National OncoVenture (NOV) is Korea’s Ministry of Health and Welfare funded oncology drug development program to nurture oncology innovation in the country.
To maintain high access and limit costs of oncology therapies, we still need to assist in the development of local Korean biotech companies. — Young-Whan Park, President of National OncoVenture
Set up in 2011, OncoVenture aims to propel locally made cancer drug candidates into the global market and breakthrough the bottleneck phenomenon in new drug development. This is an unusual business model by international standards and the first governmental virtual drug development organization (one built almost entirely on outsourcing) of new oncology drugs in South Korea.
While there are some Korean companies that invest heavily in oncology, cancer drug development in the country is still relatively low in comparison to others. Only around 20 percent of drugs developed in Korea are for the treatment of cancer, while the global average is 40 percent. This makes Korea highly dependant on large global companies for oncology drug prescriptions — around 90 percent.
“To maintain high access and limit costs of oncology therapies, we still need to assist in the development of local Korean biotech companies,” explained Young-Whan Park, President of National OncoVenture in a recent interview with PharmaBoardroom.
An incredibly small operation, NOV employs only 17 people — experts in the field of oncology pharmaceuticals and often previous heads of leading Korean companies.
As well as providing financial support to companies developing new drugs, they also select the most promising drug candidates from originators and lead joint-development projects of new drug candidates with originators employed from outside networks.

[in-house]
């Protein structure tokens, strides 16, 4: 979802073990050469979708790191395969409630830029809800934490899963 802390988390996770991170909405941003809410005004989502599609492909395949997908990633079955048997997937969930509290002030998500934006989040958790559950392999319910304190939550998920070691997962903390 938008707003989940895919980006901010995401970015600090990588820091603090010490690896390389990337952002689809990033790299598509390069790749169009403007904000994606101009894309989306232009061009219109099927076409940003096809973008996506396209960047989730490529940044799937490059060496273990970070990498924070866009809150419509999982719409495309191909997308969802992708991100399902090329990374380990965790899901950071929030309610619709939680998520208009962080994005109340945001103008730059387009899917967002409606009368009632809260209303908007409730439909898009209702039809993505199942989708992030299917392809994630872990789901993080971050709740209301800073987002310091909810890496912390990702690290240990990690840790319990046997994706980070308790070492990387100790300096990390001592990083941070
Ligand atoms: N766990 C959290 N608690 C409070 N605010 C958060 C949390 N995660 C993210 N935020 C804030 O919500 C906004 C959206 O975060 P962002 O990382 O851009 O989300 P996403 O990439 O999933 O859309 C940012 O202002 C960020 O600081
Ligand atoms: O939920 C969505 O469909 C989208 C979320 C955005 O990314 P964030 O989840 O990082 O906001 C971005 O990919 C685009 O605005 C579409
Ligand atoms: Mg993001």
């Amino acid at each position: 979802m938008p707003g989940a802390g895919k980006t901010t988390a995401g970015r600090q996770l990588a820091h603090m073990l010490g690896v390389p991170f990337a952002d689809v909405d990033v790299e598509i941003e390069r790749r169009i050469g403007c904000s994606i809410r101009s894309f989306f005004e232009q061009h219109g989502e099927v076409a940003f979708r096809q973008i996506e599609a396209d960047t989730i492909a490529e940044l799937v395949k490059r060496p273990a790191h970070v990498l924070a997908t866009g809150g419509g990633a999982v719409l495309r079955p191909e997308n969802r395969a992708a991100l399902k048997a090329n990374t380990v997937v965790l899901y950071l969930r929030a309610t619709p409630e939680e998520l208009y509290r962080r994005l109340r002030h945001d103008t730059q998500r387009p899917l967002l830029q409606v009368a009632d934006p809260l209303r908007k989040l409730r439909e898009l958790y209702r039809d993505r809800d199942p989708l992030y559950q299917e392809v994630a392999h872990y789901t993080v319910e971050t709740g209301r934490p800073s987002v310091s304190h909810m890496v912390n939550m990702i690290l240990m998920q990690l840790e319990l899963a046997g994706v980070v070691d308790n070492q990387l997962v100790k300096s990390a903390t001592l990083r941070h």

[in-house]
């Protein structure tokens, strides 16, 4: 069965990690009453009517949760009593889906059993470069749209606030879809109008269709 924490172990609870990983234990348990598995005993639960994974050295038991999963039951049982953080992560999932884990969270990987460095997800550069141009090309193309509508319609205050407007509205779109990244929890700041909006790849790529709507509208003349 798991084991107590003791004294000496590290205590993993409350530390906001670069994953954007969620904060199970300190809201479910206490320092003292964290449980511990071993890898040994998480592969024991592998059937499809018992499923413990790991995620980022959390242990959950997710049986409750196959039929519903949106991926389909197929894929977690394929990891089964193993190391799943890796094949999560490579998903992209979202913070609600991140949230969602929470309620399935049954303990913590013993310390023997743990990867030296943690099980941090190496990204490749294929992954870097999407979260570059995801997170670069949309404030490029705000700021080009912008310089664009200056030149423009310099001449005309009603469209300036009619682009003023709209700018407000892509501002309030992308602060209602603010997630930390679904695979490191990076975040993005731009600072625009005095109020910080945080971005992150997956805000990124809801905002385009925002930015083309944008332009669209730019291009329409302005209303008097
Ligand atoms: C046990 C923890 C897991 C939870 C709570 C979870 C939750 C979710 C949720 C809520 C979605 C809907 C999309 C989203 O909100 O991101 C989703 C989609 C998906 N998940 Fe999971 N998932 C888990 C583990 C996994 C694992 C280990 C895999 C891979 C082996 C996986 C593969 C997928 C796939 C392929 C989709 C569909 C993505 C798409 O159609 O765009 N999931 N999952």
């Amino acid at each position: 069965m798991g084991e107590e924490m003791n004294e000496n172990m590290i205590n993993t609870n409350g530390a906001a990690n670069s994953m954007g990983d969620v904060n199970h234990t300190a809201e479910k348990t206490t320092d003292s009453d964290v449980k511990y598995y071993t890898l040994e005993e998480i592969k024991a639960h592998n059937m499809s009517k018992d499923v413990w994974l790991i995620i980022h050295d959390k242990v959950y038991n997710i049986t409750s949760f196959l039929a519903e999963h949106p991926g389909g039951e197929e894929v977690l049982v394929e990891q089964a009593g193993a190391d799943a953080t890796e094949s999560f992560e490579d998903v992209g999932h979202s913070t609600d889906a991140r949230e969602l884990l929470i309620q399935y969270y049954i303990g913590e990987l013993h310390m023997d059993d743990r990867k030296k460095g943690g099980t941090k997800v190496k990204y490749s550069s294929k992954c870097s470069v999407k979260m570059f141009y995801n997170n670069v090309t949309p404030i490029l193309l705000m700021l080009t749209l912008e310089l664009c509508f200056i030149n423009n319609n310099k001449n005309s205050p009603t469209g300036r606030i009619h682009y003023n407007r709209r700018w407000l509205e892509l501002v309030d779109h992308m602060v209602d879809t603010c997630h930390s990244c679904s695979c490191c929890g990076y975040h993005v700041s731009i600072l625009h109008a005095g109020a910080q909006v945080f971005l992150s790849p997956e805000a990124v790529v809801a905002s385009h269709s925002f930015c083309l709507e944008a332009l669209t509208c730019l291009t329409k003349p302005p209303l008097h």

The first criteria NOV looks for in a drug candidate is the potential to be globally competitive. Over the past six years, they have received around 170 applications 21 of which have been accepted for the programme. Currently, NOV is conducting 12 programs for further development, 5 of which are in phase II of the clinical trial stage.
Although they have no preference over chemical or biological candidates, NOV has witnessed first hand the increased saturation of biological drugs being submitted for application; “Currently, we are observing a growing trend in Korea of pharmaceutical companies prioritising biological products. This is the global pharmaceutical trend as well, and this explains why the number of biological candidates in our pipeline has increased: biologics pipelines have grown much larger, so we select more,” said Young-Whan Park.
With the explosion of new and highly innovative biotech’s coming out of Korea, NOV is hoping to have the same blockbuster success with a globally recognised cancer drug as they have had in previous years within the IT sector. “I expect a real global oncology drug to emerge from Korea within the next ten years and for Korea to become a leading player in the global market,” Young-Whan Park said optimistically.
Read our full interview with Young-Whan Park.